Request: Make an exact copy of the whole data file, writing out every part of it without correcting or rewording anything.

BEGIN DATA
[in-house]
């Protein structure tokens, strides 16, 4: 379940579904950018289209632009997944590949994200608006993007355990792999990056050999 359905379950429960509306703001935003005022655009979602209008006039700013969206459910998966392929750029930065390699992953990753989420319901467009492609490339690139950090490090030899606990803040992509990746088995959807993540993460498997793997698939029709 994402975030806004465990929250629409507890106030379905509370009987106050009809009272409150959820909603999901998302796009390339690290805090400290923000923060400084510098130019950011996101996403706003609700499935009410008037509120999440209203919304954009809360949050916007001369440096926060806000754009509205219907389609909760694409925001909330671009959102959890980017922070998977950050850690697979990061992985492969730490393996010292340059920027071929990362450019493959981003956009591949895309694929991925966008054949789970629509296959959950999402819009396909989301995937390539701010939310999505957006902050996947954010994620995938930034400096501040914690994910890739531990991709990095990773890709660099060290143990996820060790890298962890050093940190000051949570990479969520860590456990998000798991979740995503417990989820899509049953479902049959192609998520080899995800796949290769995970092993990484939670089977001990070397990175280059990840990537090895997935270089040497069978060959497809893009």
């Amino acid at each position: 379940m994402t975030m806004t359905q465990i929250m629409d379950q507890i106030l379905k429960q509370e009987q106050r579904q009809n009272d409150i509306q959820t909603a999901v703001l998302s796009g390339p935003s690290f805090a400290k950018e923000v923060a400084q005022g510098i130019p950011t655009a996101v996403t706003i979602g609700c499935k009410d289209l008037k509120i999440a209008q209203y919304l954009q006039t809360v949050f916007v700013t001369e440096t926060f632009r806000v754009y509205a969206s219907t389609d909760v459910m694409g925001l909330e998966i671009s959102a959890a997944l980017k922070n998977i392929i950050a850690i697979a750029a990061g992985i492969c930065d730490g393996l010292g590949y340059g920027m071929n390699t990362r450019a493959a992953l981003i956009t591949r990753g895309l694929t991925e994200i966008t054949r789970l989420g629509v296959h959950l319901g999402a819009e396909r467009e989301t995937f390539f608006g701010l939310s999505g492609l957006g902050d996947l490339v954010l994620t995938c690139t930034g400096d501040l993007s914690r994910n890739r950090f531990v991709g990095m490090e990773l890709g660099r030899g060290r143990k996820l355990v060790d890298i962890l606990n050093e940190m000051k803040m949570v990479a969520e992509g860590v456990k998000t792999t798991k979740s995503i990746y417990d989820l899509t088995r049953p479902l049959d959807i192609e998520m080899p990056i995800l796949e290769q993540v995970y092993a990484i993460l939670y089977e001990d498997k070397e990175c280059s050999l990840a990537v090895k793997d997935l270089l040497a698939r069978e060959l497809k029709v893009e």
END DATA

[in-house]
């Protein structure tokens, strides 16, 4: 379940579904950018289209632009997944590949994200608006993007355990792999990056050999 359905379950429960509306703001935003005022655009979602209008006039700013969206459910998966392929750029930065390699992953990753989420319901467009492609490339690139950090490090030899606990803040992509990746088995959807993540993460498997793997698939029709 994402975030806004465990929250629409507890106030379905509370009987106050009809009272409150959820909603999901998302796009390339690290805090400290923000923060400084510098130019950011996101996403706003609700499935009410008037509120999440209203919304954009809360949050916007001369440096926060806000754009509205219907389609909760694409925001909330671009959102959890980017922070998977950050850690697979990061992985492969730490393996010292340059920027071929990362450019493959981003956009591949895309694929991925966008054949789970629509296959959950999402819009396909989301995937390539701010939310999505957006902050996947954010994620995938930034400096501040914690994910890739531990991709990095990773890709660099060290143990996820060790890298962890050093940190000051949570990479969520860590456990998000798991979740995503417990989820899509049953479902049959192609998520080899995800796949290769995970092993990484939670089977001990070397990175280059990840990537090895997935270089040497069978060959497809893009």
């Amino acid at each position: 379940m994402t975030m806004t359905q465990i929250m629409d379950q507890i106030l379905k429960q509370e009987q106050r579904q009809n009272d409150i509306q959820t909603a999901v703001l998302s796009g390339p935003s690290f805090a400290k950018e923000v923060a400084q005022g510098i130019p950011t655009a996101v996403t706003i979602g609700c499935k009410d289209l008037k509120i999440a209008q209203y919304l954009q006039t809360v949050f916007v700013t001369e440096t926060f632009r806000v754009y509205a969206s219907t389609d909760v459910m694409g925001l909330e998966i671009s959102a959890a997944l980017k922070n998977i392929i950050a850690i697979a750029a990061g992985i492969c930065d730490g393996l010292g590949y340059g920027m071929n390699t990362r450019a493959a992953l981003i956009t591949r990753g895309l694929t991925e994200i966008t054949r789970l989420g629509v296959h959950l319901g999402a819009e396909r467009e989301t995937f390539f608006g701010l939310s999505g492609l957006g902050d996947l490339v954010l994620t995938c690139t930034g400096d501040l993007s914690r994910n890739r950090f531990v991709g990095m490090e990773l890709g660099r030899g060290r143990k996820l355990v060790d890298i962890l606990n050093e940190m000051k803040m949570v990479a969520e992509g860590v456990k998000t792999t798991k979740s995503i990746y417990d989820l899509t088995r049953p479902l049959d959807i192609e998520m080899p990056i995800l796949e290769q993540v995970y092993a990484i993460l939670y089977e001990d498997k070397e990175c280059s050999l990840a990537v090895k793997d997935l270089l040497a698939r069978e060959l497809k029709v893009e």